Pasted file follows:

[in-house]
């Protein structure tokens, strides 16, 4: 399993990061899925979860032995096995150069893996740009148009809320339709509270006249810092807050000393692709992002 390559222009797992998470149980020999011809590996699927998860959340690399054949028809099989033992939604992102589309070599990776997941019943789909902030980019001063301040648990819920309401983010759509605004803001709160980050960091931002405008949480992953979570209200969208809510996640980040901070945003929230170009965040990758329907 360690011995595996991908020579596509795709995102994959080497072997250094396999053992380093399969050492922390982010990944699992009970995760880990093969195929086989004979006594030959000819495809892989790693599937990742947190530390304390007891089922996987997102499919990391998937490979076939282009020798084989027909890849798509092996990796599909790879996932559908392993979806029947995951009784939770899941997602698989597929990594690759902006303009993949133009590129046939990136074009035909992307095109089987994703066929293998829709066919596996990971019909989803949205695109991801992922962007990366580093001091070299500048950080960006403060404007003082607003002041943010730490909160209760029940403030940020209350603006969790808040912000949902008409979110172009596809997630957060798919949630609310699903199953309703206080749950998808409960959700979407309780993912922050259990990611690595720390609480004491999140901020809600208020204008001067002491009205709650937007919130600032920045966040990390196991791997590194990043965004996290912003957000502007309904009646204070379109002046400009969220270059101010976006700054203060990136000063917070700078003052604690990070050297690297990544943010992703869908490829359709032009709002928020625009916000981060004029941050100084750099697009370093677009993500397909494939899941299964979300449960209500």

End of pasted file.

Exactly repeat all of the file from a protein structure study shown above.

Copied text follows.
[in-house]
């Protein structure tokens, strides 16, 4: 399993990061899925979860032995096995150069893996740009148009809320339709509270006249810092807050000393692709992002 390559222009797992998470149980020999011809590996699927998860959340690399054949028809099989033992939604992102589309070599990776997941019943789909902030980019001063301040648990819920309401983010759509605004803001709160980050960091931002405008949480992953979570209200969208809510996640980040901070945003929230170009965040990758329907 360690011995595996991908020579596509795709995102994959080497072997250094396999053992380093399969050492922390982010990944699992009970995760880990093969195929086989004979006594030959000819495809892989790693599937990742947190530390304390007891089922996987997102499919990391998937490979076939282009020798084989027909890849798509092996990796599909790879996932559908392993979806029947995951009784939770899941997602698989597929990594690759902006303009993949133009590129046939990136074009035909992307095109089987994703066929293998829709066919596996990971019909989803949205695109991801992922962007990366580093001091070299500048950080960006403060404007003082607003002041943010730490909160209760029940403030940020209350603006969790808040912000949902008409979110172009596809997630957060798919949630609310699903199953309703206080749950998808409960959700979407309780993912922050259990990611690595720390609480004491999140901020809600208020204008001067002491009205709650937007919130600032920045966040990390196991791997590194990043965004996290912003957000502007309904009646204070379109002046400009969220270059101010976006700054203060990136000063917070700078003052604690990070050297690297990544943010992703869908490829359709032009709002928020625009916000981060004029941050100084750099697009370093677009993500397909494939899941299964979300449960209500």